THE WEEKEND of Sept. 27 brought anti-globalization demonstrations and, if D.C. Council member Kathy Patterson's charges are true, a serious blemish to the reputation of the Metropolitan Police Department.
According to Mrs. Patterson, a police department internal affairs report on the handling of last fall's World Bank-IMF protests concluded that even though nearly 400 people in a downtown park were arrested and charged with "failure to obey a police order," the arresting officers had neither given orders nor seen orders disobeyed. The intent of the police action, she claims the report suggests, was never to disperse the crowd but instead to surround the park and sweep up and arrest those inside. What's more, many of those arrested were bound wrist to ankle so they couldn't stand up or lie prone, and some were detained in excess of 24 hours. In the end, no one was prosecuted, though some protesters paid fines. The city, it turns out, could wind up paying as well. September's mass arrests at Pershing Park are now the subject of litigation.
How did it come to this? For many years, D.C. police officers have enjoyed a well-deserved reputation for their deft handling of large public demonstrations. Thousands of people have managed to mass in the city, petition their government or protest public policy, and then depart town without leaving lawsuits behind. We would like to think that the combination of the city's respect for constitutional rights and a well-led and highly professional police force helped produce those years of successful demonstrations. Today, however, Mrs. Patterson, who chairs the Judiciary Committee, which oversees the police, contends that the department has gone off the track, and she holds Mayor Anthony A. Williams responsible. In a statement last week, Mrs. Patterson charged the mayor with violating the public trust by failing to act promptly on the internal affairs report, which he received on Jan. 25. The arrests, she said, were "preemptive and wrongful," the detentions were inhumane, and officers signed arrest forms that were inaccurate "on their face." "The Metropolitan Police Department, under Mayor Tony Williams," she said, "stands compromised by their own actions last fall and by the mayor's inaction since that time."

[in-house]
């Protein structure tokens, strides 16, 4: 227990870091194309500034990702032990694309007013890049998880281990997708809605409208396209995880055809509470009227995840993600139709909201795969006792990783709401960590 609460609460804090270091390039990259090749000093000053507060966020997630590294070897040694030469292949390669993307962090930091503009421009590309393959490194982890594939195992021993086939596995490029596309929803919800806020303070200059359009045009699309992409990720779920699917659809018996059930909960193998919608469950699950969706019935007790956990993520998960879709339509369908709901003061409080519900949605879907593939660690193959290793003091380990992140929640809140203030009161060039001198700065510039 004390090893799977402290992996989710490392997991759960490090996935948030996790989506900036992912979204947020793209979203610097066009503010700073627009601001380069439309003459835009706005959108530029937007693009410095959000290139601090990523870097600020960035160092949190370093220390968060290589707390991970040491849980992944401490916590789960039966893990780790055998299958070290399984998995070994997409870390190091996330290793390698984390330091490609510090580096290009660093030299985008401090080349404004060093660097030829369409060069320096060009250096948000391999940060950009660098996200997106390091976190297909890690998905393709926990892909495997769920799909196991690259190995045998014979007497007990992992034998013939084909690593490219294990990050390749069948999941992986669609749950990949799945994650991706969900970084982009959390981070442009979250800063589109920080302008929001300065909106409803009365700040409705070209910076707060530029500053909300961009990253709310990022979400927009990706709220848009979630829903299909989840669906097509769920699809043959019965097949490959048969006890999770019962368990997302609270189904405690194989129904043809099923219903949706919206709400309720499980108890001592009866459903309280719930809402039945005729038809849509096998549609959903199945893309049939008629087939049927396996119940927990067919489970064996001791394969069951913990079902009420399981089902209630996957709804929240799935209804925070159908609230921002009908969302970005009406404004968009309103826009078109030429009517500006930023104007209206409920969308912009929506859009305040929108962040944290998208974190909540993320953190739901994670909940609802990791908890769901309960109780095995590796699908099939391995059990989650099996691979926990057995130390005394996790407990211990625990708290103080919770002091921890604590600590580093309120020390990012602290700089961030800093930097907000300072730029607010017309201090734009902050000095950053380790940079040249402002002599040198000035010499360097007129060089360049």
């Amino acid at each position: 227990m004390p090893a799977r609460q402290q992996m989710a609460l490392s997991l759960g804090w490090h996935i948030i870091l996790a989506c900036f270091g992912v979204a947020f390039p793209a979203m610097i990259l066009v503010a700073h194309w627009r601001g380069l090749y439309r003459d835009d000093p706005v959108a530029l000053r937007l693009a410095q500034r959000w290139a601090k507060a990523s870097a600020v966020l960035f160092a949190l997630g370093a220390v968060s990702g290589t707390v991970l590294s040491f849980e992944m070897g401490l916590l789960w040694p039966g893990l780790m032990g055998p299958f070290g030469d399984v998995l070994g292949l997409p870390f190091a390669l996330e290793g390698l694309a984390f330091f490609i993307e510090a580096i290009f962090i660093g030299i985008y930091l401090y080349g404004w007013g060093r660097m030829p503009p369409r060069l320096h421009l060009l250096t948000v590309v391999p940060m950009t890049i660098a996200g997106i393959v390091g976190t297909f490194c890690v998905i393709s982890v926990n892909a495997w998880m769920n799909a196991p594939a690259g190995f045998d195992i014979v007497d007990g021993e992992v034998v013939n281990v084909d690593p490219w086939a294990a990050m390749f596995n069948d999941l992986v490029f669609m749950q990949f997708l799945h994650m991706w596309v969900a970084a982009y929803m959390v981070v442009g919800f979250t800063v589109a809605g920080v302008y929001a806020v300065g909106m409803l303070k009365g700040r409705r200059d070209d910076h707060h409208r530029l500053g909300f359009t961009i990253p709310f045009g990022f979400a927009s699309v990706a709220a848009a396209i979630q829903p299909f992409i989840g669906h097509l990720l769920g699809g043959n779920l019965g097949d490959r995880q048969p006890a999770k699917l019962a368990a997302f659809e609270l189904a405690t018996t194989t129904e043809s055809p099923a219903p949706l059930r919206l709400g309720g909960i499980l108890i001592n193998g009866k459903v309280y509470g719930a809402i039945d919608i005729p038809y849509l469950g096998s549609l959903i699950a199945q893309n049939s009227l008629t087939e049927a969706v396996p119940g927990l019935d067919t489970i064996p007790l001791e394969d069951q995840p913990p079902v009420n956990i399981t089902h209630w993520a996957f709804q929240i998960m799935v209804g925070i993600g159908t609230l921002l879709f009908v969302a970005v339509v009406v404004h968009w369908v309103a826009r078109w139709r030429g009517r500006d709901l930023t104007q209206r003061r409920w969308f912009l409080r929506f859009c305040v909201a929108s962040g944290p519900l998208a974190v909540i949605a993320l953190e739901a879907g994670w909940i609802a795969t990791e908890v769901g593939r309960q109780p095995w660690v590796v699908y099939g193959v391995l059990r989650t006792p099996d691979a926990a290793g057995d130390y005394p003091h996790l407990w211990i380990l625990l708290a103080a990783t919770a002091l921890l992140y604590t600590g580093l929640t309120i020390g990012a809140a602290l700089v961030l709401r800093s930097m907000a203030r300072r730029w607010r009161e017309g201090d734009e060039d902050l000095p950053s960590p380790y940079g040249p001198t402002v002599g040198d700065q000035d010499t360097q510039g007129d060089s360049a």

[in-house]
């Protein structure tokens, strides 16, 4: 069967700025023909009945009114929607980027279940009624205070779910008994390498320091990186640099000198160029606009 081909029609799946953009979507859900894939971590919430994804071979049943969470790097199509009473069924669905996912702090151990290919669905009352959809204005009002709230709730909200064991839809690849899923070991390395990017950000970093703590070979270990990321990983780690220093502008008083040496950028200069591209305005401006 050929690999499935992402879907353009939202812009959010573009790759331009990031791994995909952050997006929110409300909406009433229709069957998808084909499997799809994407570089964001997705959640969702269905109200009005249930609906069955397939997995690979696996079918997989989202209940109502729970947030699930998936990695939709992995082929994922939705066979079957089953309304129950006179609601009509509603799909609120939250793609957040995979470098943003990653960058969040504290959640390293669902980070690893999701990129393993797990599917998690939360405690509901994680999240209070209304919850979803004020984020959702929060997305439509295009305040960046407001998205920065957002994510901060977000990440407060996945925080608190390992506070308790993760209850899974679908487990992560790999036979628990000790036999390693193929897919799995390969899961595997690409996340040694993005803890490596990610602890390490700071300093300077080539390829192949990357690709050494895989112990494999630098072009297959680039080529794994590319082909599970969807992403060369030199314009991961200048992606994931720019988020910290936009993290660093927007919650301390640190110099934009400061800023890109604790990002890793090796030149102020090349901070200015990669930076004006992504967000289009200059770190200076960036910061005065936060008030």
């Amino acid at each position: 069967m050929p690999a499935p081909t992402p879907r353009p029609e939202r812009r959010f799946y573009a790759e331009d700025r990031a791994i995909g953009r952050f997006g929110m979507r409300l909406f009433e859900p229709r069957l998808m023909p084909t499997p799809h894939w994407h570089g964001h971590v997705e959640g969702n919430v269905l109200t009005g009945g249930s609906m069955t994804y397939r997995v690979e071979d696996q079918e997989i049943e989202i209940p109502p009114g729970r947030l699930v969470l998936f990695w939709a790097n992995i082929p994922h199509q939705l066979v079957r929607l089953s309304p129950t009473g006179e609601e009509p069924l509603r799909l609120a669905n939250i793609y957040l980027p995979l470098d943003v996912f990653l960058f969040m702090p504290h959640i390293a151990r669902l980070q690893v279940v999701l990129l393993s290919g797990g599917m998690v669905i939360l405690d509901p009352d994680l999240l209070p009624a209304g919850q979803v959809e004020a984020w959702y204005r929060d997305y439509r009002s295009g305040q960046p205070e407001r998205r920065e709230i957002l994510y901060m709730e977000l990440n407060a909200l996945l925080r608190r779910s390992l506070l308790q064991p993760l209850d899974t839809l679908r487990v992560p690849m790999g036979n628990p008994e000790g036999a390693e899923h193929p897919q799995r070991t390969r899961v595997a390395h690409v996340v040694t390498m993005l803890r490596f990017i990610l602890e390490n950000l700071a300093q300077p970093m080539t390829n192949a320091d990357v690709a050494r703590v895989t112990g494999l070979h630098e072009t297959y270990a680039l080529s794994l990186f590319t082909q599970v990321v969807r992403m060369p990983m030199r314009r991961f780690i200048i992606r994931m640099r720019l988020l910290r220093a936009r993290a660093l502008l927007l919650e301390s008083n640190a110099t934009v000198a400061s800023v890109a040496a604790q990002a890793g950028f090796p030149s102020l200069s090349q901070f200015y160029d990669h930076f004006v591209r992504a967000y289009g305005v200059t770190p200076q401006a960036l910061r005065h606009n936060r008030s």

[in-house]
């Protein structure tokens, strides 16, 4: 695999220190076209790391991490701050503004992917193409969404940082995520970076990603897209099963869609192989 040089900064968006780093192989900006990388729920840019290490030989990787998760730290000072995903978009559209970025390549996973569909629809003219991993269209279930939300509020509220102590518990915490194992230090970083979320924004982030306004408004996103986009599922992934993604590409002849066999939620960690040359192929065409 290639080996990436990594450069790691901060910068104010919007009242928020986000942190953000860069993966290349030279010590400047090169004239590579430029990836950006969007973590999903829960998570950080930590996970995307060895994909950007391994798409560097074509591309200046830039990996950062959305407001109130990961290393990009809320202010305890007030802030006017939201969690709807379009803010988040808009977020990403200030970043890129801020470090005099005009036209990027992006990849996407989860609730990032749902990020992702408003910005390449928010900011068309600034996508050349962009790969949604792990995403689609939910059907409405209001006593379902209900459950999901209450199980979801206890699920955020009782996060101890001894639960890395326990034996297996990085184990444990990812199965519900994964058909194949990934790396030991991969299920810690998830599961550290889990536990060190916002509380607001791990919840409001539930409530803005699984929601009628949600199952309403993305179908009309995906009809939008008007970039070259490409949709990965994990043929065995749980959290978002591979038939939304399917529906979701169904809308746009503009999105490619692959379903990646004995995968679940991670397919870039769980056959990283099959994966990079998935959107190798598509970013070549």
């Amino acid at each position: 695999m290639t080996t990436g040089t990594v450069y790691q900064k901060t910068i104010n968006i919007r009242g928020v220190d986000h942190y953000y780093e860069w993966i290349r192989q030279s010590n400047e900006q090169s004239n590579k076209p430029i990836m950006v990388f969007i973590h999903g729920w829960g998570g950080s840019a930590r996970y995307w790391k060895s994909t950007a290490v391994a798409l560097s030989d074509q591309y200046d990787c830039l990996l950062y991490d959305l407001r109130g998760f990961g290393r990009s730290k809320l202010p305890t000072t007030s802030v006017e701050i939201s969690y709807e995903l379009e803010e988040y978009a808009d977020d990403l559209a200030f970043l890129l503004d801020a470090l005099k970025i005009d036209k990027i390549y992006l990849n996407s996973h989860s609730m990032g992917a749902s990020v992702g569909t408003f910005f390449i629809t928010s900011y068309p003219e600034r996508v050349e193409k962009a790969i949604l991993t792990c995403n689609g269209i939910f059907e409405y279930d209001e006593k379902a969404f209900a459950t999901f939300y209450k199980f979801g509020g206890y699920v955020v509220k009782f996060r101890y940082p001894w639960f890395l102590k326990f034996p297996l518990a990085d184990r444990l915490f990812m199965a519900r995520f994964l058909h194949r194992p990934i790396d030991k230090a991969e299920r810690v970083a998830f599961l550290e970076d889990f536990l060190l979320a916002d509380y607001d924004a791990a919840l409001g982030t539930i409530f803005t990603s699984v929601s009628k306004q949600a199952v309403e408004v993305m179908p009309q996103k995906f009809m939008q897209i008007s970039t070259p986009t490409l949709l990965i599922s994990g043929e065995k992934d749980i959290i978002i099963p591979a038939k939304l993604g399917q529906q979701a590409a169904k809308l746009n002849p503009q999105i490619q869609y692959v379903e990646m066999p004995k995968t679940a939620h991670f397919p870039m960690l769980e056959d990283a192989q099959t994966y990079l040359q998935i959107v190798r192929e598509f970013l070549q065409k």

Yesterday Margret Nedelkoff Kellems, deputy mayor for public safety and justice, said the police department is already working on changes in policies and procedures involving mass arrests and methods for restraints to prevent a recurrence of September's problems. At this stage, she added, Police Chief Charles H. Ramsey is weighing steps to be taken if it is found that officers in the Pershing Park arrests failed to follow established policy. No time limit has been set, but Ms. Kellems said the mayor is pressing the chief for a final report.
That is a languid mayoral response given the seriousness of the alleged violations. Keeping the city safe is not a mandate to arrest citizens without probable cause. Past D.C. police departments have managed to handle demonstrations while respecting the Constitution. This department, under Mr. Williams, is no less accountable.